- With summer over, the fair share issue has risen once again on European telco agendas
- The operators want the big tech companies to contribute to their capex budgets
- The latest public letter has even more telco CEO signatories
With the European summer holiday season now well and truly over, the region’s telcos have once again turned their attention to a battle they’re feeling increasingly confident about winning (or, at least, not losing…): The call for a ‘fair share’ contribution to their capex budgets by the so-called big tech giants, such as Amazon and Meta.
The European Telecommunications Network Operators’ Association (ETNO) has issued yet another call on behalf of many of its members, demanding that European Union policymakers “overhaul today’s telecoms regulatory framework”, a move that would include legislation resulting in “a fair and proportionate contribution from the largest traffic generators towards the costs of network infrastructure.”
As ever, the concern is that Europe’s telcos don’t have the capital to invest in the communications network infrastructure that is needed to support all the traffic they are carrying. Also the additional investment required – at least €174bn by the end of the decade – to ensure that Europe remains an attractive region in which companies can do business and for it to achieve its gigabit broadband goals, needs to come at least in part from the companies that are sending their data packets and video streams over the telcos’ networks. The ETNO members also want European spectrum policy to be revised, but the fair share claim is at the heart of their demands – see this press release for the full ETNO statement.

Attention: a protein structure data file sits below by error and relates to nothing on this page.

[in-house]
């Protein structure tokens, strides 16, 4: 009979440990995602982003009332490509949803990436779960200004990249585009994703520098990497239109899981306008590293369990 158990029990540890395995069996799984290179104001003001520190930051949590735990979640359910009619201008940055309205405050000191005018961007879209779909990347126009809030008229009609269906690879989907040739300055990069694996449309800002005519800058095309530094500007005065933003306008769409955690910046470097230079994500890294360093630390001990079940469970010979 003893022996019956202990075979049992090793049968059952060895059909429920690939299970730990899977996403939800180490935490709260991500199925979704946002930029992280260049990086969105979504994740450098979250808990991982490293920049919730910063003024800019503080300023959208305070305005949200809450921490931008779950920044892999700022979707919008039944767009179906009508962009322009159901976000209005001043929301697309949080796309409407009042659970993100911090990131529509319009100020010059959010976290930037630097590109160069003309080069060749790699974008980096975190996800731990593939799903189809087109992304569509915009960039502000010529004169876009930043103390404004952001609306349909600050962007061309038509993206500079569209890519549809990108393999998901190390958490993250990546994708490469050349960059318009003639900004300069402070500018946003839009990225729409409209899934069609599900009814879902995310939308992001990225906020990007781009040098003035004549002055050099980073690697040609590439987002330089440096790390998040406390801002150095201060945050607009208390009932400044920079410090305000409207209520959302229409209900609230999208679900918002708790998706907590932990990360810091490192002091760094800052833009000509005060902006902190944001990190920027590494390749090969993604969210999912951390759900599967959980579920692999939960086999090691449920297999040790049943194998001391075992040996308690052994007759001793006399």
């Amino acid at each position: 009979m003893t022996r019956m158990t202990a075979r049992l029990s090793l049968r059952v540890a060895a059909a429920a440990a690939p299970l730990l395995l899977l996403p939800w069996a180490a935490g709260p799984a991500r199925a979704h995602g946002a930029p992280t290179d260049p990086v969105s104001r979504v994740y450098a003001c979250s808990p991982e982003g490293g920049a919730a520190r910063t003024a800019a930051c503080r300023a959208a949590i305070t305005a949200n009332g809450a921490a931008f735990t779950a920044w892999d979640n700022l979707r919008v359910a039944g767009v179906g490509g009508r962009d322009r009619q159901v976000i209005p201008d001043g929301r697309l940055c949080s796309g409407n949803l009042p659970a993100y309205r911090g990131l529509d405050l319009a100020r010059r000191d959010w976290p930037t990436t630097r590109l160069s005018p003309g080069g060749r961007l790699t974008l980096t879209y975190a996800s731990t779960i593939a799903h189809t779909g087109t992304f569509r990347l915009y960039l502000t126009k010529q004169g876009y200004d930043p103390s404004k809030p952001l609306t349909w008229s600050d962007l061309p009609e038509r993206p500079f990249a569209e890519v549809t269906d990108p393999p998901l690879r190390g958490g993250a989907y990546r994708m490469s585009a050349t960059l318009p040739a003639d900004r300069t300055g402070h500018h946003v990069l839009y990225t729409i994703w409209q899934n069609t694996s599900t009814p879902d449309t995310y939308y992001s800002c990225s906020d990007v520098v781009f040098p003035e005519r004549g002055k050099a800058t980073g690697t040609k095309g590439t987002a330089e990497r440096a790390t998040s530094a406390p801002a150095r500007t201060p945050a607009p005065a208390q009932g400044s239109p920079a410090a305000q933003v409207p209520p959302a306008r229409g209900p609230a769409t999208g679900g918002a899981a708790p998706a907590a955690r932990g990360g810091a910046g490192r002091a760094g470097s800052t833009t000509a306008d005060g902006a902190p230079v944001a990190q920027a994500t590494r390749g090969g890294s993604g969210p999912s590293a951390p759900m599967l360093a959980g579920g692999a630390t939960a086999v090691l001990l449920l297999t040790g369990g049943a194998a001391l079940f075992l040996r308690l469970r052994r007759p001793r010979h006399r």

The call for a fair share contribution is not new: The telcos have been griping for years about the “free ride” that the likes of Amazon, Google, Meta and Netflix have on their networks, but the demand for financial compensation became very real when ETNO published an open letter in September 2022 that was signed by 17 European telco CEOs. That letter was followed by a European Commission consultation into the issue, which was launched in February of this year and supported by influential commissioner Thierry Breton, who has ties with the telco sector as he is a former CEO of Orange. Breton is yet to report on the findings of the consultation, but the introduction of a fair share contribution by big tech has already gathered support in the European Parliament – see European Parliament backs controversial ‘fair share’ resolution.
It should also be noted that the idea has been met with strong opposition by multiple EU member states and the Body of European Regulators for Electronic Communications (BEREC).
But the idea is gathering stronger public support from the telco community: In September 2022, there were 17 signatories to ETNO’s initial call to action and that number has now increased to 20. The signatories on the latest document are:
- Thomas Arnoldner, CEO, A1 Telekom Austria Group